Remember when you were little and enjoyed tongue twisters like:

She sells sea shells by the seashore.

Peter Piper picked a peck of pickled peppers.

How much wood would a woodchuck chuck if a woodchuck could chuck wood?

These tongue twisters are examples of a literary device used by writers, especially poets, to create interesting sounds in their work.  This device is called alliteration. 

Alliteration is the repetition of beginning consonant sounds to create a mood or feeling in writing.

Look at the examples of tongue twisters above. Note how in the first one, most of the words begin with an S sound, and in the second, every word starts with a P sound. The third example repeats the beginning consonant sound of W. That is alliteration. The word sound is important here. Alliteration is NOT just repeating the same beginning consonant letter, but the sound, no matter how it is spelled.

Writers generally don't repeat these consonant sounds quite as often as they are repeated in tongue twisters!  If they did it might distract the reader. Instead alliteration is used more selectively to help set a mood or to repeat a sound that occurs in life. 

Read this poem and look for the use of alliteration:

A Hippo's a Heap

by Beverly Mcloughland

A hippo's a heap
About to pop,
He's so colossal
He'd better stop --
chock full of chow
With no more room --
Just one more swallow and ...


In this poem about a hippopotamus, Beverly Mcloughland uses alliteration to add to the fun by not only using rhyming words to create sound but alliteration too.  Did you notice  the repeated H sound in the title and the first line, "A hippo's a heap" and the repeated CH sound in the line, "He's chock full of chow"?  Alliteration is used here to add to the fun sound of the poem and works along with the rhyming words to do this.

Alliteration is not just used in poetry.  Many well know prose writers use it also to improve the sound of their writing.

In the famous novel The Call of The Wild,  Jack London titled one of his chapters "The Toil Of Trace And Trail" repeating the beginning consonant sound of T.

Within this chapter, these alliterative lines are found:

 "Charles was a middle-aged, lightish colored man, with weak and watery eyes and a mustache that twisted fiercely and vigorously up, giving the lie to the limply drooping lip it concealed."

Do you see the two examples of alliteration in this quote?  What two beginning consonant sounds are repeated?

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Prose writers like London often use alliteration to add to the impact of their sentences. Alliteration adds fluency to sentences giving them a more poetic sound.

In Kidnapped by Robert Louis Stevenson, alliteration is found in these lines:

"The sun began to shine upon the summit of the hills as I went
down the road;..."

What beginning consonant sound is repeated here?

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Now try this quote from Kidnapped.  How many examples of alliteration can you find here?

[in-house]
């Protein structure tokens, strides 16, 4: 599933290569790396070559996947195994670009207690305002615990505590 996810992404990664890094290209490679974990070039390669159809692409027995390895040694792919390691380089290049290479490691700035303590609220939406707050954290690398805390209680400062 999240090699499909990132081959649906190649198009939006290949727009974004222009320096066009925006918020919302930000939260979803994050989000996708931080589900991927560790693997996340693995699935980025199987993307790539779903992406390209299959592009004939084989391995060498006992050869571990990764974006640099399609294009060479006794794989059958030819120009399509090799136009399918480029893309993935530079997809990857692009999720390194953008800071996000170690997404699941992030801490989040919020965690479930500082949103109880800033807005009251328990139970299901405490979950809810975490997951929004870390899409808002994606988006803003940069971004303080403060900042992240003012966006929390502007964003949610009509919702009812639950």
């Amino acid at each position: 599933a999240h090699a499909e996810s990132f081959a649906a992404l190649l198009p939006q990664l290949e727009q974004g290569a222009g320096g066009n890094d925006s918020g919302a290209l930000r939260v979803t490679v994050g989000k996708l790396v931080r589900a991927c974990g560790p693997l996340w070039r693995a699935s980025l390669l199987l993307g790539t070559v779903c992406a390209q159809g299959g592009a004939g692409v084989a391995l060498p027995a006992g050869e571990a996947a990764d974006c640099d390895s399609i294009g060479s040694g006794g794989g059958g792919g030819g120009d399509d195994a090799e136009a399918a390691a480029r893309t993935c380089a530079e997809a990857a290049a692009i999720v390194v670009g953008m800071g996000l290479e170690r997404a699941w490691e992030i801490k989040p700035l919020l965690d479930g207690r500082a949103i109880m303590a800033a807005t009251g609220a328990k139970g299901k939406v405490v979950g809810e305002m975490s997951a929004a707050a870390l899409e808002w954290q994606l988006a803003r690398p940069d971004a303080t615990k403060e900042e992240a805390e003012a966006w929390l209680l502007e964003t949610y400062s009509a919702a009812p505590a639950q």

"He cast about for a comfortable seat, lighted on a big boulder under a birch by the trackside, sat down upon it with a very long, serious upper lip, and the sun now shining in upon us between two peaks, put his pocket-handkerchief over his cocked hat to shelter him."

How many examples of alliteration did you find?  Name the words Stevenson uses that repeat the same beginning consonant sounds and check yourself below.

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Now take a look at how a famous American poet Emily Dickinson used alliteration in this poem:

Emily Dickinson (183086).  Complete Poems.  1924.



Part Two: Nature


A SLOOP of amber slips away  
  Upon an ether sea,  
And wrecks in peace a purple tar,  
  The son of ecstasy.

In Emily Dickinsons's poem there are really two examples of alliteration. This time the alliteration is not only there to add sound, but also to add meaning to the poem. In the first two lines the S sound is repeated in the words sloop, slips, and sea.  In the last line the word son repeats the same sound. 

This repeated use of the S sound makes the reader hear the sound of the water slipping by the hull of the ship as it moves "Upon an ether sea".  Alliteration is often used by poets to create a sound or mood in their work that helps the reader feel the poem.

Did you notice the other brief use of alliteration in the poem?  In the third line the P sound is repeated in peace and purple.  The repeated P sound here breaks up the soft sounds of the repeated S sounds. Again, this is a deliberate choice of the poet.  In the third line the tone of the poem shifts, and Dickinson talks of the wreck of a tar.

 In the language of sea, a tar is a sailor and death by drowning is sometimes described as the "rapture of the sea" or "ecstasy".  What starts off as a beautiful description of a sailing ship gliding on the sea, suddenly becomes quite sinister and the use of alliteration helps to first set the tone and then to shift it altogether as death enters the picture.

Remember, alliteration is the repetition of beginning consonant sounds to create a mood or feeling in writing. 

As a reader, look for examples of alliteration and notice how writers use it to make their words flow more poetically and to add sound to their work that enhances meaning. 

As a writer, try using alliteration to spice up your work.  Just remember though, like using spice in cooking, don't overuse alliteration.  It should enhance the poetic sound of your words without sounding like a tongue twister!

Need more practice with alliteration?

Click on  the investigator for more information on alliteration and a practice quiz!

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